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Roderic O'Conor NATURE MORTE
Lot 11
Price Realised: €150,000
Estimate: €150,000 - €250,000
Roderic O'Conor, 1860-1940
Oil on canvas, 36 1/4" x 28 3/4" (92 x 73cm), signed and dated 1921; inscribed verso, stamped verso 'atelier / O'CONOR'.

Provenance: studio of the artist, sold Hôtel Drouot, Paris, 7 February 1956; private... Read more
Lot 11 - NATURE MORTE by Roderic O'Conor Lot 11 Roderic O'Conor NATURE MORTE
Estimate: €150,000 - €250,000
Roderic O'Conor, 1860-1940
Oil on canvas, 36 1/4" x 28 3/4" (92 x 73cm), signed and dated 1921; inscribed verso, stamped verso 'atelier / O'CONOR'.

Provenance: studio of the artist, sold Hôtel Drouot, Paris, 7 February 1956; private collection, France.

Exhibited: Salon d'Automne, Paris, 1 November to 20 December 1921, no. 1777 as 'Nature morte.'

Between 1919 and 1935, forty-six percent of Roderic O'Conor's exhibited pictures consisted of still lifes, a statistic that demonstrates the increasing importance he attached to this subject as his career developed. The confines of his courtyard studio at 102 Rue du Cherche-midi became his creative world, and instead of continuing to paint landscapes, he switched over almost entirely to producing paintings of clothed and unclothed female models, as well as compositions featuring cut flowers, fruit, vegetables, and ceramic items from China, Brittany and the Netherlands. These he arranged next to his large studio windows with all the skills of a theatrical set designer, choosing the objects, colours and shapes carefully, ensuring the balance of light and shade was just right, and often abandoning pictures that failed to satisfy him. Those such as Nature morte that made it into exhibitions were painted in a style best described as expressive realism, influenced by Rembrandt's and Chardin's love of everyday objects, but with a leaning towards the freer handling of paint favoured by School of Paris artists such as Chaïm Soutine, Pinchus Kremègne and Ortiz de Zarate.

That O'Conor's still lifes found favour with his contemporaries is clear from the examples that were acquired by Roger Fry, Clive Bell, Somerset Maugham, Alden Brooks, Charles Hall Thorndike, the Contemporary Art Society and the French State (now Musee d'Orsay, Paris).

The present work has been painted on a size 30 French canvas, which was large by O'Conor's standards. It features roses, poppies, a cucumber, a tureen, a scalloped serving dish and a delft apothecary's jar. The artist has arranged these items with consummate skill, such that the pale objects in the foreground radiate light and colour through being set against a very dark background. The cucumber that traverses the circular wooden tray forms a diagonal, lending greater depth to the picture in the same way that Manet and Cezanne would place a silver knife overhanging the table edge in their still lifes. However, in O'Conor's Nature morte not quite everything has been coaxed out of the darkness to stand out distinctly and clearly: the leaves and flower stems of the two pink roses to the left are caught in the half light - a state that O'Conor captures with soft, feathered brushstrokes, contrasting with the assertive sweeps of the palette knife reserved for the blooms themselves.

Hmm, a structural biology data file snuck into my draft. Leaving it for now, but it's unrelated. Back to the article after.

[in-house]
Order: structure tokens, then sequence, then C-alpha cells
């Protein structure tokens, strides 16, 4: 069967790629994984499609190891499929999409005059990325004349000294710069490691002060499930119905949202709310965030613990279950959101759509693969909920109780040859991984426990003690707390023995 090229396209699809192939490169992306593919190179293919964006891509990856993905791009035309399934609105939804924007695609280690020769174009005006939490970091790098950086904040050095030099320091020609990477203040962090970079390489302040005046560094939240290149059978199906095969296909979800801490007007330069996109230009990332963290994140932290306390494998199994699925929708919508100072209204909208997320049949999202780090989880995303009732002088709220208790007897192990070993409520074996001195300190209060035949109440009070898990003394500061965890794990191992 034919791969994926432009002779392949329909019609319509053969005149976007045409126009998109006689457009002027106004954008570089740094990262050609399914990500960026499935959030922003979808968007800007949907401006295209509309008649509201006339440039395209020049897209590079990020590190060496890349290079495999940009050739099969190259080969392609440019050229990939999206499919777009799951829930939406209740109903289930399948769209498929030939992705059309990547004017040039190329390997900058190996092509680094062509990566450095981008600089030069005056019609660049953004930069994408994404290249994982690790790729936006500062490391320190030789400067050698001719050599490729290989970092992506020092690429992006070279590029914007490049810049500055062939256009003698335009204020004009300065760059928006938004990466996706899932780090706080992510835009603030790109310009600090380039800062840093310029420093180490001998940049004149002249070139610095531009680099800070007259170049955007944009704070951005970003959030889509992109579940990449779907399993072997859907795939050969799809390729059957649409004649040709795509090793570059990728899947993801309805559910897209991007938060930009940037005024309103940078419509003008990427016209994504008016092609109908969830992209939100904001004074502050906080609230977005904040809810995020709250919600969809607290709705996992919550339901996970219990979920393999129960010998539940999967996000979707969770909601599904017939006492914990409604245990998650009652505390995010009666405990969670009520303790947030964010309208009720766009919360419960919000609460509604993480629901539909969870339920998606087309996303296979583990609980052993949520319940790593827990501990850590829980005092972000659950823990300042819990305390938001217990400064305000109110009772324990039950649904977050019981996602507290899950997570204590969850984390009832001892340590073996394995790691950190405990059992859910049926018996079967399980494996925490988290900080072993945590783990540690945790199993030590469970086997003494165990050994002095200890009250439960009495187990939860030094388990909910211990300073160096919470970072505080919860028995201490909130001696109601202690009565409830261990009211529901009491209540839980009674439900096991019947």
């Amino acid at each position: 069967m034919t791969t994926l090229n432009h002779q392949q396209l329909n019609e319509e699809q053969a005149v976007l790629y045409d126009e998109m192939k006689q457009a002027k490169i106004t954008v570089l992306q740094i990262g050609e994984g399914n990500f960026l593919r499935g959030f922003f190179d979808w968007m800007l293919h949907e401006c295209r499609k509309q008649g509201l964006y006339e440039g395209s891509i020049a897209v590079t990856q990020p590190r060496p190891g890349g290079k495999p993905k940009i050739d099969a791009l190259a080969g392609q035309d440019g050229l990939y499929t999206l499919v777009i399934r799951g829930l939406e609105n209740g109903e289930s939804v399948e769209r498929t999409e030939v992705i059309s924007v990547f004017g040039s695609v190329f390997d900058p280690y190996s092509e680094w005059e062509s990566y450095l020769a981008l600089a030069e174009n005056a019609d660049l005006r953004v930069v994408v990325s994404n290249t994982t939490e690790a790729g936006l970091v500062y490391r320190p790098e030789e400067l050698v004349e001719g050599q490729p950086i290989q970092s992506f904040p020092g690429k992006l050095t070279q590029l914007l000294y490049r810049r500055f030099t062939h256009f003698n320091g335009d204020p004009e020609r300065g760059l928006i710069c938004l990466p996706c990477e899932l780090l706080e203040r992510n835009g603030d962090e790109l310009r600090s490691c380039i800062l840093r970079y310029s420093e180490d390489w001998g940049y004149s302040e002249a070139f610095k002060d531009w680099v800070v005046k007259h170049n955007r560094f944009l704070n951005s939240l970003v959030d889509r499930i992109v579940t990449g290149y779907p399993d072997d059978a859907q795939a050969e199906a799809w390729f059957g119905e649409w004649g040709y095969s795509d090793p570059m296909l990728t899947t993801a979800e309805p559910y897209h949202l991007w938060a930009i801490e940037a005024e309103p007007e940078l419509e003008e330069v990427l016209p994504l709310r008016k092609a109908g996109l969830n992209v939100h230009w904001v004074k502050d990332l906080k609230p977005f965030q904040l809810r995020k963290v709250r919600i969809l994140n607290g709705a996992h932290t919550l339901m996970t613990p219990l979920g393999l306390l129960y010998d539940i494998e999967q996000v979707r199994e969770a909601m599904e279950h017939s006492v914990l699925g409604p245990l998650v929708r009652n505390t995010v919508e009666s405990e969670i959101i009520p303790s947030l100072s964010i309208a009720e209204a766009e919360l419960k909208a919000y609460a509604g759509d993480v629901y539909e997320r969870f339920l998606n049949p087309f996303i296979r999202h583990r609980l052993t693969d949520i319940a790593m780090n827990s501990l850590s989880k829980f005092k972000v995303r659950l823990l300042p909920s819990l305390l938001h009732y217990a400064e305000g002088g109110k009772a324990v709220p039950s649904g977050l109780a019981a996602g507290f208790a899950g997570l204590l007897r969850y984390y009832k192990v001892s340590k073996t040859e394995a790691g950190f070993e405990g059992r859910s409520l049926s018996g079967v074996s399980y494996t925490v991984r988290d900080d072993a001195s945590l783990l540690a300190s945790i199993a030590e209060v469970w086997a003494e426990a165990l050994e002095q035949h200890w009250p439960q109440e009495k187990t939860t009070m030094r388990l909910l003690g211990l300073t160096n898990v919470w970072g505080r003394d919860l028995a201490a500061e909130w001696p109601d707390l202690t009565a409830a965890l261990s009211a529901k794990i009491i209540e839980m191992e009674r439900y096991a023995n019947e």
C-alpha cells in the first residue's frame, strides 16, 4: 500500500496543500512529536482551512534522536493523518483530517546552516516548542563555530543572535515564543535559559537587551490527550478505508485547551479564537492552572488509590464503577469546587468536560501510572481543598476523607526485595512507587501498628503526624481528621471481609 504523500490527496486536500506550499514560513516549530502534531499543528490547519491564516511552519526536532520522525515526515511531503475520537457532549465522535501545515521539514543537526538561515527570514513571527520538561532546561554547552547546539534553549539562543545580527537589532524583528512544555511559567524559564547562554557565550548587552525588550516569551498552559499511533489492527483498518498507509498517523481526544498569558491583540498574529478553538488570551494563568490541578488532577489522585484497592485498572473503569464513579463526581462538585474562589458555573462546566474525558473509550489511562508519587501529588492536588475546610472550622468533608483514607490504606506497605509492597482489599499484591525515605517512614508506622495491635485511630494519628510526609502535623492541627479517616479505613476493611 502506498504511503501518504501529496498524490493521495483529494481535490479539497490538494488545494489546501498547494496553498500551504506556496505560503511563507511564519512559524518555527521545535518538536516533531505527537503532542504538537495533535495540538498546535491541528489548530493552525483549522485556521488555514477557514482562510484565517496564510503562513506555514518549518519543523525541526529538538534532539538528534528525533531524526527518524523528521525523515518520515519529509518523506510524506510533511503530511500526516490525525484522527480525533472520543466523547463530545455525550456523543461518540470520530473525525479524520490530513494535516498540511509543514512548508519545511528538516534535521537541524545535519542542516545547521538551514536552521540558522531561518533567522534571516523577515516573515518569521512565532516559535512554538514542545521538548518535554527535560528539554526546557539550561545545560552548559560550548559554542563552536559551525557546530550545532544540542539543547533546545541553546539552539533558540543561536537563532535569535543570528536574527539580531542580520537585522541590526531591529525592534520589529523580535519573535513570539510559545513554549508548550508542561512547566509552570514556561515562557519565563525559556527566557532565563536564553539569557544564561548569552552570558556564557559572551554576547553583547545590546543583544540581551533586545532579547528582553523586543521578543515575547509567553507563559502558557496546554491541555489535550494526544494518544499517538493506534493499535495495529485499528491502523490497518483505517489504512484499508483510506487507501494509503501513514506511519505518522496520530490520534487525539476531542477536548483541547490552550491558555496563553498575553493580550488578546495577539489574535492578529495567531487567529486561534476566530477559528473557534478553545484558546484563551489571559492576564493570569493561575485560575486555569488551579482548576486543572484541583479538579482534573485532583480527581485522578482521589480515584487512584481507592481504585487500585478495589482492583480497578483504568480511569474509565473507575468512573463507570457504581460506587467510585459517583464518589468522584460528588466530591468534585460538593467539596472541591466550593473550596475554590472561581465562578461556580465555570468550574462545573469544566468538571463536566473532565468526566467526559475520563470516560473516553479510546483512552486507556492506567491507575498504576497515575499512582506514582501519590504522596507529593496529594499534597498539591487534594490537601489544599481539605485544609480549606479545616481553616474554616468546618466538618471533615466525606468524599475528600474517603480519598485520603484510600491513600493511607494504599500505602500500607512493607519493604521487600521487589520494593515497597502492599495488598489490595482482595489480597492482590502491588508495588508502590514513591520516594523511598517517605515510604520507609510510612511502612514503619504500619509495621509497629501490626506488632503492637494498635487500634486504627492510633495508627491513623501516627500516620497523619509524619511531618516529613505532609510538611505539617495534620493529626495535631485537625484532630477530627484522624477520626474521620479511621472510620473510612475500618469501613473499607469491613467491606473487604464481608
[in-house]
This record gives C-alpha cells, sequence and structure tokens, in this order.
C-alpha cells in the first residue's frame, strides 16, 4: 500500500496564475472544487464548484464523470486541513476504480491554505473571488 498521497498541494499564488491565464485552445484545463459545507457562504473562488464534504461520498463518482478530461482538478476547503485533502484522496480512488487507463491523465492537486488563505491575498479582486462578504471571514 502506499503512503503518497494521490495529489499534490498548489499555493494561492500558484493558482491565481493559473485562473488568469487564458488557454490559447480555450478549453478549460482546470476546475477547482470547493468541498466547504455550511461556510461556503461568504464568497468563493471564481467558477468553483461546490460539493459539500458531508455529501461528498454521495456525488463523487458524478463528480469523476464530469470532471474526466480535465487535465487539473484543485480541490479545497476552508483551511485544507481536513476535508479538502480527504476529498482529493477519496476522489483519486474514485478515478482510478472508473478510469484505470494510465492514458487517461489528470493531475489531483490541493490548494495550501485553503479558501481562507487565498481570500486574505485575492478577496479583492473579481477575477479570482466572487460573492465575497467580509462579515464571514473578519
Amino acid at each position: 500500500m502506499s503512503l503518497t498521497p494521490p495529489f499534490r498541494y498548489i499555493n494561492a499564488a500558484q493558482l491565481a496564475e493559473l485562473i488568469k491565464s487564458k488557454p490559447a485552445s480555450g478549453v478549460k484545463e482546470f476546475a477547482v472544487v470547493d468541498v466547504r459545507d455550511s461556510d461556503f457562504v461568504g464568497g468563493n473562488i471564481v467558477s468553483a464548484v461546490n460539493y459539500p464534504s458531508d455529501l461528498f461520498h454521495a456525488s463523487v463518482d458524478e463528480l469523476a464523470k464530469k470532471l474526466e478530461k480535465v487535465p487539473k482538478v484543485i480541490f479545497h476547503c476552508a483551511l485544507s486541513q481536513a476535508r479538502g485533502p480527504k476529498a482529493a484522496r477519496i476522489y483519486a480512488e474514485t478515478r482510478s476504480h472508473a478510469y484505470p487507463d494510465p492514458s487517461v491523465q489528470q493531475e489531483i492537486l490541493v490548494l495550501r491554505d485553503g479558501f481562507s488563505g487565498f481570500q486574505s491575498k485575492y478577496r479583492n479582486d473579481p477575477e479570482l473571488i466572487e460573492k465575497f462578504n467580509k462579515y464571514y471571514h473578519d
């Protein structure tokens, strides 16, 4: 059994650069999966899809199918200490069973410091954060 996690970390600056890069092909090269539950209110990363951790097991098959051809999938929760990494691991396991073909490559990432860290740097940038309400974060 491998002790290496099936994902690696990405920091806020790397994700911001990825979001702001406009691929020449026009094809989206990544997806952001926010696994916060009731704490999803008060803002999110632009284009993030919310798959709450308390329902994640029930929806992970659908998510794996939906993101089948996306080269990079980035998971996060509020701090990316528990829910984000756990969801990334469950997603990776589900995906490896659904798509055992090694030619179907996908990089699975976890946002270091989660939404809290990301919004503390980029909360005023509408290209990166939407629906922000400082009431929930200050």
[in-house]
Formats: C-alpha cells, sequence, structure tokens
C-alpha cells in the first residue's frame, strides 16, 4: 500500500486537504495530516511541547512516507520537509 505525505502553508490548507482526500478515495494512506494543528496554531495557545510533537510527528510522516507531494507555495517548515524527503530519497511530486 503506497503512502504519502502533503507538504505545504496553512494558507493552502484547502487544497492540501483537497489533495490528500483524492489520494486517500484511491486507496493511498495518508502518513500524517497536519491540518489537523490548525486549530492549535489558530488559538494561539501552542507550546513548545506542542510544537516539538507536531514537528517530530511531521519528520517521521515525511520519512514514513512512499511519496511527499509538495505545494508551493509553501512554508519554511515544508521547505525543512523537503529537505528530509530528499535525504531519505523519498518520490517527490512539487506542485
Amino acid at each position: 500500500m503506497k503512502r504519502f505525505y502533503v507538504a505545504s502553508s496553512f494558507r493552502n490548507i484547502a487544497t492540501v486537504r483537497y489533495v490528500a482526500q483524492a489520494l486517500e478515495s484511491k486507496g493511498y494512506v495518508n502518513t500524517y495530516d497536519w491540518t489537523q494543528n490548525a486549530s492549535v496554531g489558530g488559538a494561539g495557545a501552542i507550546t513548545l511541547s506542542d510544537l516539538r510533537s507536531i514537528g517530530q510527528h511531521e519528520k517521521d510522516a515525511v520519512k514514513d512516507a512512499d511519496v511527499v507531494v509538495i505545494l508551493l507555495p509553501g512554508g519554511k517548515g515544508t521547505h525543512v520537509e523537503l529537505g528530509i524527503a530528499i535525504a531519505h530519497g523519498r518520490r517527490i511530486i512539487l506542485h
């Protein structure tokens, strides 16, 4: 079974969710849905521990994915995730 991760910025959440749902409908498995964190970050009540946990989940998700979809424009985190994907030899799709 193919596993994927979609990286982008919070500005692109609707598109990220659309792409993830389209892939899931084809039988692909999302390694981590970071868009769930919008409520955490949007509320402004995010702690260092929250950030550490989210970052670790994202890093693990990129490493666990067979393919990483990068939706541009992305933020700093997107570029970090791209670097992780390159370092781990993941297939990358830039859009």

O'Conor's young mistress Renee Honta (1894 - 1955) often advised her partner to eat healthily, recommending plenty of fresh fruit and vegetables and that he should come off meat temporarily. His attempts at compliance are evident from the letters he sent her when she was painting in the country, and they would post each other gifts such as a box of watercolours (him to her) and a large packet of butter (her to him). His comments indicate that he was well practiced at sourcing his own fruit and vegetables, not just for sustenance, but also for his still lifes, no doubt taking his pick from one of the many Parisian street markets. In Nature morte he has set their green, orange, red, pink and yellow accents off against a group of plain ceramics with white glazes and restrained decoration. That the result pleased him is confirmed by the fact that he placed it on public exhibition just a few months after the paint had dried.

Jonathan Benington, October 2021.
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